How do I Build Polycarbonate Storm Windows?
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Polycarbonate is one of the strongest plastics produced, having 250 times the impact resistance of glass. Storm windows are designed to protect a house's interior, adding an extra layer of protection against foul weather. Storm windows keep cold air out and heat in during the winter, saving money on heating bills.
Having a professional window company install storm windows can be expensive. Use a few basic tools to build and install simple storm windows, saving the cost of having a professional do the work.
Measure the length and width of the windows being covered. Measure each individual window because there can be small differences. Label each window (window 1, window 2 and so on) using a piece of painter's masking tape adhered to the glass.
- Polycarbonate is one of the strongest plastics produced, having 250 times the impact resistance of glass.
- Use a few basic tools to build and install simple storm windows, saving the cost of having a professional do the work.
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Write down the measurements of each window. Add an extra 2 inches to the length and width to account for the window frame. This leaves a 1-inch border around the window. The storm windows will be mounted directly to the window frame with screws. The extra length and width allow holes to be drilled through the 1-inch border and into the window frame. Use ¼-inch thick polycarbonate, which can be cut to specific measurements by a plastic retailer.
Mark the positions of the screw holes needed to mount the polycarbonate storm window. A general rule of thumb is one hole every 12 to 16 inches. The holes should be ½ inch from the outer edge of the polycarbonate sheet. Leave the protective paper or plastic backing on the polycarbonate sheet, using a grease pencil to mark the positions of the holes.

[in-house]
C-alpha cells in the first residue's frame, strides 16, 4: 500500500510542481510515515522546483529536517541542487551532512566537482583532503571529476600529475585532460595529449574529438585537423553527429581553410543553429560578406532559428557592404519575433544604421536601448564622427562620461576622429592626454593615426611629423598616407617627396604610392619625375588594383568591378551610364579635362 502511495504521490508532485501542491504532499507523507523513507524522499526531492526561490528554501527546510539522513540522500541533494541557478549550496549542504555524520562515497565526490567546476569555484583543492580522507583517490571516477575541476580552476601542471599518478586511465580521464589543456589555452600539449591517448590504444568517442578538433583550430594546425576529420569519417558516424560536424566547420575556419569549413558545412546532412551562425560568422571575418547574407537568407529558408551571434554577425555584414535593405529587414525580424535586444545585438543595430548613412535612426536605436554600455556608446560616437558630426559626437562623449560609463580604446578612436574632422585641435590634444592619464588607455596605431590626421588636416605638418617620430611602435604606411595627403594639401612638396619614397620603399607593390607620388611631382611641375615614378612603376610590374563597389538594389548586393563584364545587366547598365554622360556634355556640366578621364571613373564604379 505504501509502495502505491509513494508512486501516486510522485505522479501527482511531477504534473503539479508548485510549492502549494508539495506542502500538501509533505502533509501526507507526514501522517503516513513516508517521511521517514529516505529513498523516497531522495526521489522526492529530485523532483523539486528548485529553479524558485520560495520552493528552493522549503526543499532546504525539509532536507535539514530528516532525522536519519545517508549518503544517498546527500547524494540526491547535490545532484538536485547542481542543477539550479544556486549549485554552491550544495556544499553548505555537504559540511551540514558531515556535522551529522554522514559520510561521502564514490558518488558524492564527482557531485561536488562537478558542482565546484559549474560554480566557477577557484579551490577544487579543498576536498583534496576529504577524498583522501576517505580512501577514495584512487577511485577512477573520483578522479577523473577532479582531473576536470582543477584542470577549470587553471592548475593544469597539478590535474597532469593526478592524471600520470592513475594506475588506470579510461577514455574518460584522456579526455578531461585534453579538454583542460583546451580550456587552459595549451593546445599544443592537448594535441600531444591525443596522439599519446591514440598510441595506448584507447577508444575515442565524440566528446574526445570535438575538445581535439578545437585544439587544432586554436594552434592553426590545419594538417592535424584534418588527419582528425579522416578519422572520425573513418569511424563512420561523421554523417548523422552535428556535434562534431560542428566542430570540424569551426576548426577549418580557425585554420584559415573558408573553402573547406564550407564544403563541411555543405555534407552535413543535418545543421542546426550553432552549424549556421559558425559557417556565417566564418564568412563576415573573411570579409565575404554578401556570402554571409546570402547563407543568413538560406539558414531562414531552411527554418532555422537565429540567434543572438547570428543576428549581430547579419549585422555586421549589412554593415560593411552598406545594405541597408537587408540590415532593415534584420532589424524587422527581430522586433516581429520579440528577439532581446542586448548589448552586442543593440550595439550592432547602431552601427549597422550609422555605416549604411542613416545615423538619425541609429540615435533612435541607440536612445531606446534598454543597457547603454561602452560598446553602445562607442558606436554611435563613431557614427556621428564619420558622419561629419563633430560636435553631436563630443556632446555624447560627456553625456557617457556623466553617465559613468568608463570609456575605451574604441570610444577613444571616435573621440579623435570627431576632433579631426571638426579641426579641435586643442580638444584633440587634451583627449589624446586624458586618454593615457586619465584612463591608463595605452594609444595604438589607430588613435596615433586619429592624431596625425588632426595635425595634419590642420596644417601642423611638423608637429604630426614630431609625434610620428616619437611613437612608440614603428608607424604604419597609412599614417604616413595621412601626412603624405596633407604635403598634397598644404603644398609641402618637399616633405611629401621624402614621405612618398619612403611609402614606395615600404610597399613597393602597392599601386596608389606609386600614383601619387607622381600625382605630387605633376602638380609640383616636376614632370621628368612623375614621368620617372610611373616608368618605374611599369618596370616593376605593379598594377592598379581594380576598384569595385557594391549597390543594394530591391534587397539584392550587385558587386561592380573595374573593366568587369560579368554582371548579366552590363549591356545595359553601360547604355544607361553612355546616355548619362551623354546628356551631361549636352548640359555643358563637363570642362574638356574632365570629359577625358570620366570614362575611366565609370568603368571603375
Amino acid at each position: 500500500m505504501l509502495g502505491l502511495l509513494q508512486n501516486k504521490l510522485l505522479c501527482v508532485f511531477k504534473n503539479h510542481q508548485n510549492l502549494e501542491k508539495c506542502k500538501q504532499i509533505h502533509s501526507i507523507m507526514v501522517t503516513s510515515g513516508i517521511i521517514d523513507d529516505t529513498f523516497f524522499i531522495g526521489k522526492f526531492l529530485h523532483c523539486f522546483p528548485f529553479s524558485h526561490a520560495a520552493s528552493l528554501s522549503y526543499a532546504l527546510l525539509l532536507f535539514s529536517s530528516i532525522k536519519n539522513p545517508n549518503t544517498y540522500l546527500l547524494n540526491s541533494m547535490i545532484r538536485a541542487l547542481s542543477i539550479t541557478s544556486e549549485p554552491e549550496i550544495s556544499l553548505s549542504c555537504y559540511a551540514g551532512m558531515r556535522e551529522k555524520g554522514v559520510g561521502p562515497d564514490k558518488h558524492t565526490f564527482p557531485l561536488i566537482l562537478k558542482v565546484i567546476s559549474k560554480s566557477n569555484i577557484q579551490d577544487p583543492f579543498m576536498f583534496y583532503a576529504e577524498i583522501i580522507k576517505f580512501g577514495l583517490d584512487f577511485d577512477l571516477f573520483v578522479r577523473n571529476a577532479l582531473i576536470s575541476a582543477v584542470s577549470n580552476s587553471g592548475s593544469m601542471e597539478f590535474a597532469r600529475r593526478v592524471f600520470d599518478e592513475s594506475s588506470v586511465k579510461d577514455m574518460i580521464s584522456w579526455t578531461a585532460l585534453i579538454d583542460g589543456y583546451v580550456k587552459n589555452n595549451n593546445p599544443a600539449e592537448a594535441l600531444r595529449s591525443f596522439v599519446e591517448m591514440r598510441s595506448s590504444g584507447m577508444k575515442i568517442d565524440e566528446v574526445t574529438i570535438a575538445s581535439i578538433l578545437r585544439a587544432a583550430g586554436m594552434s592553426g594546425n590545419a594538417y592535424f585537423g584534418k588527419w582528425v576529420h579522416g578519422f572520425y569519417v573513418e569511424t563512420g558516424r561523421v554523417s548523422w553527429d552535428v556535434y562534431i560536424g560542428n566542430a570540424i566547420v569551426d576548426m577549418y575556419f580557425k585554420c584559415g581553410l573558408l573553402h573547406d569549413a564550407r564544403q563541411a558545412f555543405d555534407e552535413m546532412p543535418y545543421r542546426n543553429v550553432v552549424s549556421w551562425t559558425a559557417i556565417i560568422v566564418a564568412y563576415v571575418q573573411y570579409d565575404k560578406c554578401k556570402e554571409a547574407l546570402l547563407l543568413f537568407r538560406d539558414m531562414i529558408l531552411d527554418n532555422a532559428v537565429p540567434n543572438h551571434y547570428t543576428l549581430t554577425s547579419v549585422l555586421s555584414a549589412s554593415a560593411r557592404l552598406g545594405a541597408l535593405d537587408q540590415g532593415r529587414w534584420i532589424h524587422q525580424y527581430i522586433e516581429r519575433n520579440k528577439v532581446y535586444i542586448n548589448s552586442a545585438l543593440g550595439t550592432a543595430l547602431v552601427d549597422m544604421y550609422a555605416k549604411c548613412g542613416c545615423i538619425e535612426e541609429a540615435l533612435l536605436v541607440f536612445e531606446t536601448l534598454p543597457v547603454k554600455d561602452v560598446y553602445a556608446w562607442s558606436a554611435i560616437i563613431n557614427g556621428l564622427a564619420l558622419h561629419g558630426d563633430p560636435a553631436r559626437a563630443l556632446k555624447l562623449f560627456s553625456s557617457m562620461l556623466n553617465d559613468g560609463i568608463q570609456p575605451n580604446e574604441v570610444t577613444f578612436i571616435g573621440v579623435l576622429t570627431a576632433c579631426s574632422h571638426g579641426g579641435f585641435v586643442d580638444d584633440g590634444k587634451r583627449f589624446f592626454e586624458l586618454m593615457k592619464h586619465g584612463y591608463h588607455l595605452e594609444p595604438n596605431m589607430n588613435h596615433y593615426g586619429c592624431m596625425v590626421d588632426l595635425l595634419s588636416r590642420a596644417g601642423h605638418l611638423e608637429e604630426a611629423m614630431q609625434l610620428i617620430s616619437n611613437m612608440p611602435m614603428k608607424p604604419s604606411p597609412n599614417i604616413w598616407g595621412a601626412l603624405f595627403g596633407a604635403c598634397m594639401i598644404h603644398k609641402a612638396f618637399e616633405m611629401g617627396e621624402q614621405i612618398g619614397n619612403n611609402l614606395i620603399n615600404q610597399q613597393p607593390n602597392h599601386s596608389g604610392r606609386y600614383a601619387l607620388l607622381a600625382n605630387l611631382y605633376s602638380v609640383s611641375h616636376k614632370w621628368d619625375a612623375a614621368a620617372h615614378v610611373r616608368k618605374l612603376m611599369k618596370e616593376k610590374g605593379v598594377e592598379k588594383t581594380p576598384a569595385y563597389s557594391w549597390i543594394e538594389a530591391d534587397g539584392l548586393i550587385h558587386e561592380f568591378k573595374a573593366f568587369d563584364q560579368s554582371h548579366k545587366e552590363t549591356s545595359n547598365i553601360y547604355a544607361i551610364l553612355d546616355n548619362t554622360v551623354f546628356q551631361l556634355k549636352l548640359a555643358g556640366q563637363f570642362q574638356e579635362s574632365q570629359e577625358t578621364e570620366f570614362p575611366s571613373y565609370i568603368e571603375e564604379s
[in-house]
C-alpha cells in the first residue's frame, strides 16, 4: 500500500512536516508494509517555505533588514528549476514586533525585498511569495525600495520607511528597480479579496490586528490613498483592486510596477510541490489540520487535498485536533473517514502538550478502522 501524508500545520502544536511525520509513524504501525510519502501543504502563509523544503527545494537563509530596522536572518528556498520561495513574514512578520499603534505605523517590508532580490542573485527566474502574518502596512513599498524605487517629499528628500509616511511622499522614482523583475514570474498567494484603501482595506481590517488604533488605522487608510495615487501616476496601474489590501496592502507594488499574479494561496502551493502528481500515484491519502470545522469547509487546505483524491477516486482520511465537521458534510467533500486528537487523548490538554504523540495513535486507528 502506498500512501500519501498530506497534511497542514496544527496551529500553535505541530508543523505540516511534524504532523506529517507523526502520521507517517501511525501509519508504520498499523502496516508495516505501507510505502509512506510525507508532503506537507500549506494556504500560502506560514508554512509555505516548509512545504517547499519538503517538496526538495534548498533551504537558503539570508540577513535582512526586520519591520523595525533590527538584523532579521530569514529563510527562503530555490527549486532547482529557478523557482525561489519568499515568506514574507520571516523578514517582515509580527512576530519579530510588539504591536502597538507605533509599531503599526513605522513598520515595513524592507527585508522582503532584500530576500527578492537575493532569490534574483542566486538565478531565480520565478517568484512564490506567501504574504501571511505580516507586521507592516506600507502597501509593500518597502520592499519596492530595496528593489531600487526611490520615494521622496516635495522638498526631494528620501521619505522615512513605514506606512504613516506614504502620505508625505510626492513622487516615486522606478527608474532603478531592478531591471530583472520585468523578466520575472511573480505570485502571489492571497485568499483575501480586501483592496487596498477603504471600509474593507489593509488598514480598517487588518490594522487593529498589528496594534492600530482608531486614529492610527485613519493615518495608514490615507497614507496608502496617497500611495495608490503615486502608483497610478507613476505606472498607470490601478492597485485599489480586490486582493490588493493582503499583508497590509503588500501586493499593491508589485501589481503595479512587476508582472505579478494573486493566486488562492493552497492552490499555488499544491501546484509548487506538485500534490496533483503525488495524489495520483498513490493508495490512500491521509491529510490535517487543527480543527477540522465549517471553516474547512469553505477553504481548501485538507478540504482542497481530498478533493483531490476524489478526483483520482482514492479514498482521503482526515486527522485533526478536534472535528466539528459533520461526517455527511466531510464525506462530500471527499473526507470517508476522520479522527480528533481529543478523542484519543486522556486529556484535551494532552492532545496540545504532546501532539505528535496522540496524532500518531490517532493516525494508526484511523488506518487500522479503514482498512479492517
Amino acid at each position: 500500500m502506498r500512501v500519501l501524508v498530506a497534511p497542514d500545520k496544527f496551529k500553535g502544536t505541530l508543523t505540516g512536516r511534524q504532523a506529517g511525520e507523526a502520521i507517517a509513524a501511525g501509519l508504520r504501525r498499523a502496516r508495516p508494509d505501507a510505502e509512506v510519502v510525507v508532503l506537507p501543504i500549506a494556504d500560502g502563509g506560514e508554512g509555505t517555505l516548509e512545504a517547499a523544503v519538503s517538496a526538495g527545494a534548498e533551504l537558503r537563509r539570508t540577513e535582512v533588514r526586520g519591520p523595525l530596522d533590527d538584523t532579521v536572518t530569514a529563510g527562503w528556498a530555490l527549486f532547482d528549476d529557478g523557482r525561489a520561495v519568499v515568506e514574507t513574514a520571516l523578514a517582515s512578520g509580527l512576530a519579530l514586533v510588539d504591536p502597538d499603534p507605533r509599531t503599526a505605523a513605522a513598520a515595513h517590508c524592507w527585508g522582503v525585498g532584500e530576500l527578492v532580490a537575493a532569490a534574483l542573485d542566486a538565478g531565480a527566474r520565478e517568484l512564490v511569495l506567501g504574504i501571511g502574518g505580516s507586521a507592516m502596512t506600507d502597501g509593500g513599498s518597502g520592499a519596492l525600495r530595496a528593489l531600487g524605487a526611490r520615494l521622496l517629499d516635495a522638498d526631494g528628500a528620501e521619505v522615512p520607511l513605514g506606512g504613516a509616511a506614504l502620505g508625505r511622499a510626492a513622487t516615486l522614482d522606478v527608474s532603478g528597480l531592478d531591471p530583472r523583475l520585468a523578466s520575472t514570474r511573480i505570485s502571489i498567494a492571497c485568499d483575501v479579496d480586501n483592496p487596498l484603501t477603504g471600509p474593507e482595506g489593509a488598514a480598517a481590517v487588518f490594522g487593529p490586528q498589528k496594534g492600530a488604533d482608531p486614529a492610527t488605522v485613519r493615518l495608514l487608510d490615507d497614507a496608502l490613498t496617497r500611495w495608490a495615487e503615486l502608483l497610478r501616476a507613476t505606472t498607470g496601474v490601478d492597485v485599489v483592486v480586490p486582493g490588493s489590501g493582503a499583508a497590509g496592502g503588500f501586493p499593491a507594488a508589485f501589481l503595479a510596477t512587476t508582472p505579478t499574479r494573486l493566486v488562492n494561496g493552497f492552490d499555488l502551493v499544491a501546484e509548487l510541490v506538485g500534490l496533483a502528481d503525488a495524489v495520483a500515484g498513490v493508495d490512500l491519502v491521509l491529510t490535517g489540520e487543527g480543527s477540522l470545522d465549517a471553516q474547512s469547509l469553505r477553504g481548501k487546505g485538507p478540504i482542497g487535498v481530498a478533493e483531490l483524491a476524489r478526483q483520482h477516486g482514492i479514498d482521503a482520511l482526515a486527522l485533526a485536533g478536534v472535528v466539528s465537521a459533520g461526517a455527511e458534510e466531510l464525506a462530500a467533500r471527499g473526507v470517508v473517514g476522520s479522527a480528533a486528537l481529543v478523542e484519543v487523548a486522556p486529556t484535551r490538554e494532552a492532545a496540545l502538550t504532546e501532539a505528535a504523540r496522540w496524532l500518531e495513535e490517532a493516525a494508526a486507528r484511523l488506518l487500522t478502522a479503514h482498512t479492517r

- Write down the measurements of each window.
- The extra length and width allow holes to be drilled through the 1-inch border and into the window frame.
Drill the holes into the polycarbonate sheet, using a drill bit that is a slightly larger than the screw's diameter. The screw should fit loosely into the hole. Sheet plastic can expand and contract with changes in temperature. If the screw hole is too tight, the polycarbonate sheet will buckle around the screw.
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Sand the edges of each polycarbonate sheet by hand. This reduces any sharp edges that could cut fingers when installing or removing the storm windows. Use 120-grit sandpaper, which will remove the sharp edges quickly and leave a smooth edge on the sheets.
- Drill the holes into the polycarbonate sheet, using a drill bit that is a slightly larger than the screw's diameter.
- If the screw hole is too tight, the polycarbonate sheet will buckle around the screw.
Mount the storm window. Use painter's masking tape to lay down guide lines for placing the polycarbonate sheets on the window frame. Position the polycarbonate sheet on the window frame, marking the positions of the holes on the window frame with a grease pencil. Drill pilot holes and screw the panel in place. Use rubber washers placed between the screw head and the polycarbonate panel to reduce expansion and contraction problems.
- Buying and cuttine full, 4-by-8 sheets of polycarbonate is less expensive than having a plastics retailer cut the sheets to size. Polycarbonate can be cut using a table saw with a 60 tooth blade. Unlike acrylic, polycarbonate can be cut with conventional woodworking tools rather than specialised equipment.
- A bead of caulking can be used to seal window frames that are bowed or uneven.
- Always leave at least one window accessible as a fire escape. The storm window on this exit window can be held on with exterior double-sided mounting tape, which will allow it to be kicked out in the event of an emergency. Never seal all the windows in a room.
Hugh Patterson started writing poetry in 1978. He started writing fiction and non fiction in 2003. His work has appeared in "The Nervous Breakdown" magazine and a number of other literary journals. He also writes online book reviews. He studied chemistry and design at Ventura College and had a California Math and Science Teacher's Fellowship through the University of California Santa Barbara.